The first letter is of no great interest. Bishop Davidson is writing to a Sir Alexander promising to support a Mr Buckland who is up for election to the Athenaeum. I have not identified the correspondent or Athenaeum candidate, though no doubt it could be done.

The second (illustrated below) is much more interesting, but also frustrating, because the name of the addressee has been excised.

Clearly, the recipient is in hot water. The situation is ‘grave’ and made worse as the miscreant had missed a previous opportunity to tell the bishop. He is told in clear terms he should not plan for the future before they have discussed his ‘attitude and position’.

Davidson letter

Letter to unknown clergyman from Archbishop Davidson, December 1902

Somebody may know of some suitable scandal to which this applies, or research in the Archbishop’s papers may well elucidate the matter.


“It is almost impossible to believe that when a fortnight ago I was dictating here, we were not only vehemently at war, but almost everybody believed that we should be vehemently at war for at least six months or more to come.” (Davidson 13, f.354)

Archbishop Davidson (ref: LC 104 f 1)

In the run up to the Armistice it is clear that although the war was expected to continue for some time, plans were being made for the eventual end of hostilities.  Despite fears expressed to Archbishop Davidson that Germany would resolve to fight on rather than accept humiliating terms, he noted in his diary that “If fighting ceases a few weeks hence, we ought to be ready for immediate handling of the demonstrations, speeches, and religious services which will forthwith be necessary”. (Davidson 13, f.348)

At this time there was much discussion involving Foreign Secretary Balfour, Viscount Bryce and Arthur Bigge (Baron Stamfordham) regarding the King’s speech, announcements to the Houses of Parliament, thanksgiving and memorial services, and demobilisation plans which would be required.  The writing of the King’s public speech was trusted to Bryce, with Davidson providing assistance, but the question remained of when the speech should be delivered: on announcement of the Armistice? When peace was formally signed?  Davidson noted that waiting for the peace treaty would mean a long delay and “the whole thing will fall a little flat”. (Davidson 13, f.350)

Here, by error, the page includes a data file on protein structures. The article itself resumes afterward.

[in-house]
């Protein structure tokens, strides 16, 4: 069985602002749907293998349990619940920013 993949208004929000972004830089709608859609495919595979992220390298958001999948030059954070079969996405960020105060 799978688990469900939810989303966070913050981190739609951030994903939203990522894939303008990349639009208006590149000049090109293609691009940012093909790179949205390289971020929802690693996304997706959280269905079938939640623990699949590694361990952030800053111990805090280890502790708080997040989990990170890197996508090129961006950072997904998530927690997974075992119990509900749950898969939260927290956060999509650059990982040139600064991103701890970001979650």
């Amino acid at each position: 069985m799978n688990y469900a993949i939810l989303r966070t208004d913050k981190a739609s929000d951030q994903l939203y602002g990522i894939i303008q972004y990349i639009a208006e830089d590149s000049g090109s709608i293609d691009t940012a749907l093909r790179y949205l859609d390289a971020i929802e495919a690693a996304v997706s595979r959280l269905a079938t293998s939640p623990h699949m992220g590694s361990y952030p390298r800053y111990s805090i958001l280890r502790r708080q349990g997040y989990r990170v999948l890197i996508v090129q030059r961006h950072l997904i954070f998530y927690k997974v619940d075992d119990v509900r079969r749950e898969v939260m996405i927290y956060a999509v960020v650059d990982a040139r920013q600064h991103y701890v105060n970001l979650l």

Regarding this activity Davidson noted on 3rd November that “All this is very private at present, and I can well imagine that it may have to be changed when it is worked out, but I think it is worth recording what is being practically planned to-day”. (Davidson 13, f.352)

From this point it seems clear that events moved at pace.  On the 9th November Lloyd George announced the abdication of the Kaiser at a Guildhall Banquet, and Davidson describes a sense of elation and enthusiasm, and some shouts of joy. (Davidson 13, f.356)

Within half an hour of the Armistice being signed fireworks were going off and London was in ‘hubbub’.  Sir Lewis Dibdin, Dean of the Arches, describes visiting London at the time the Armistice was announced and the wild celebrations which ensued: “in a moment as if the people had been waiting in the side streets – the place was crowded …  Hundreds of flags suddenly appeared in the people’s hands, on the buildings, on the buses, everywhere.  The people cheered and shouted and sang and laughed.  Motor horns, hand bells, trumpets were set going as if by magic.  Every moment the crowd increased”. (MS 1586, ff.256-257)  Dibdin also records the ‘erratic’ tolling of Big Ben, which had been silenced since the beginning of the war, and states that the Archbishop had suggested to the King on Sunday 10th that he should instruct this to happen as soon as the Armistice was signed. (MS 1586, f.258)

Services were held throughout the day at St Paul’s and Westminster Abbey, and in some places late into the night, while St Martin-in-the-Fields held services on and off for 12 hours and was still crowded at 11:30pm.  Davidson reports that attendance was ‘remarkable’ at a service he preached in the parish church, and that the congregation was ‘not merely attentive, but visibly moved’. (Davidson 13, f.357)

The King attended a Thanksgiving Service at St Paul’s on the 12th November where Davidson had to take the place of the Bishop of London and Dean of St Paul’s, as both were absent on other business.  Davidson notes in his diary how speeches made by himself and others at this time were either unprepared or made in haste but turned out impressive in their simplicity, since the subject matter spoke for itself.

A further Thanksgiving Service was held on 17th November, followed by a meeting at Buckingham Palace to finalise the King’s speech.  The records show discussion over the surrender of the German fleet, terms of peace, and prospects for the impending election.

Following the period immediately after the Armistice, in December the main issue for Davidson was whether or not he should go to France in January 1919 to see chaplains and higher officers; he obviously ended up going as he records on 16th February that it has been more than three weeks since he returned, but he does not offer information on the trip itself. (Davidson 13, f.381)

Further down the line a memorial service for chaplains who fell in the war was held at Westminster Abbey on 27th June 1919, while the formal peace celebrations took place on 19th July 1919, perhaps, in typical British fashion, somewhat hampered by the weather: “Late afternoon we drove in the car round the route of the procession to see the adornments and the crowd, and at night we looked from the top of Lollards Tower at what ought to have been a great display of fireworks.  There was much to commend in the plucky fire-working in spite of the rain”. (Davidson 13, ff.408, 417-418)

This post concludes a series published on the Library blog to commemorate the centenary of the First World War. For more information on Library sources on the war, please also see our source guide.